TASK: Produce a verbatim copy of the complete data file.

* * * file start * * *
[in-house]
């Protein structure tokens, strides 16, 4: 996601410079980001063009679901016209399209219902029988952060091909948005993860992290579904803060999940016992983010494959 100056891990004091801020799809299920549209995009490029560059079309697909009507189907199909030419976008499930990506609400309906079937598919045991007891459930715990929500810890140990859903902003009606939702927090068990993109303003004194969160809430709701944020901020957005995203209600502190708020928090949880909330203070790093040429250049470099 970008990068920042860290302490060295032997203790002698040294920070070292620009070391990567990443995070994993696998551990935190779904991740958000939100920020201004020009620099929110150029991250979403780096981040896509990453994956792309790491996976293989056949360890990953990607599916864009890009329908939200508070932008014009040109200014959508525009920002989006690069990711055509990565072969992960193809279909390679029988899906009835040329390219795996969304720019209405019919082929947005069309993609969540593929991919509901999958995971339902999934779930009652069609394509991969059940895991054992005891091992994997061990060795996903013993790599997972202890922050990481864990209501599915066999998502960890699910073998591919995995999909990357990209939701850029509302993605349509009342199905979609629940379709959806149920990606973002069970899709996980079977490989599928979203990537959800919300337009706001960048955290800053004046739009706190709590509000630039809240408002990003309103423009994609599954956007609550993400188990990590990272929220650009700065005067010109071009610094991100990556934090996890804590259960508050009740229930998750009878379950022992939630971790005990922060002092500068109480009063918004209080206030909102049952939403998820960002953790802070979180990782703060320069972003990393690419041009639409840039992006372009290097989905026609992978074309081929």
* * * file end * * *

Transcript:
[in-house]
């Protein structure tokens, strides 16, 4: 996601410079980001063009679901016209399209219902029988952060091909948005993860992290579904803060999940016992983010494959 100056891990004091801020799809299920549209995009490029560059079309697909009507189907199909030419976008499930990506609400309906079937598919045991007891459930715990929500810890140990859903902003009606939702927090068990993109303003004194969160809430709701944020901020957005995203209600502190708020928090949880909330203070790093040429250049470099 970008990068920042860290302490060295032997203790002698040294920070070292620009070391990567990443995070994993696998551990935190779904991740958000939100920020201004020009620099929110150029991250979403780096981040896509990453994956792309790491996976293989056949360890990953990607599916864009890009329908939200508070932008014009040109200014959508525009920002989006690069990711055509990565072969992960193809279909390679029988899906009835040329390219795996969304720019209405019919082929947005069309993609969540593929991919509901999958995971339902999934779930009652069609394509991969059940895991054992005891091992994997061990060795996903013993790599997972202890922050990481864990209501599915066999998502960890699910073998591919995995999909990357990209939701850029509302993605349509009342199905979609629940379709959806149920990606973002069970899709996980079977490989599928979203990537959800919300337009706001960048955290800053004046739009706190709590509000630039809240408002990003309103423009994609599954956007609550993400188990990590990272929220650009700065005067010109071009610094991100990556934090996890804590259960508050009740229930998750009878379950022992939630971790005990922060002092500068109480009063918004209080206030909102049952939403998820960002953790802070979180990782703060320069972003990393690419041009639409840039992006372009290097989905026609992978074309081929």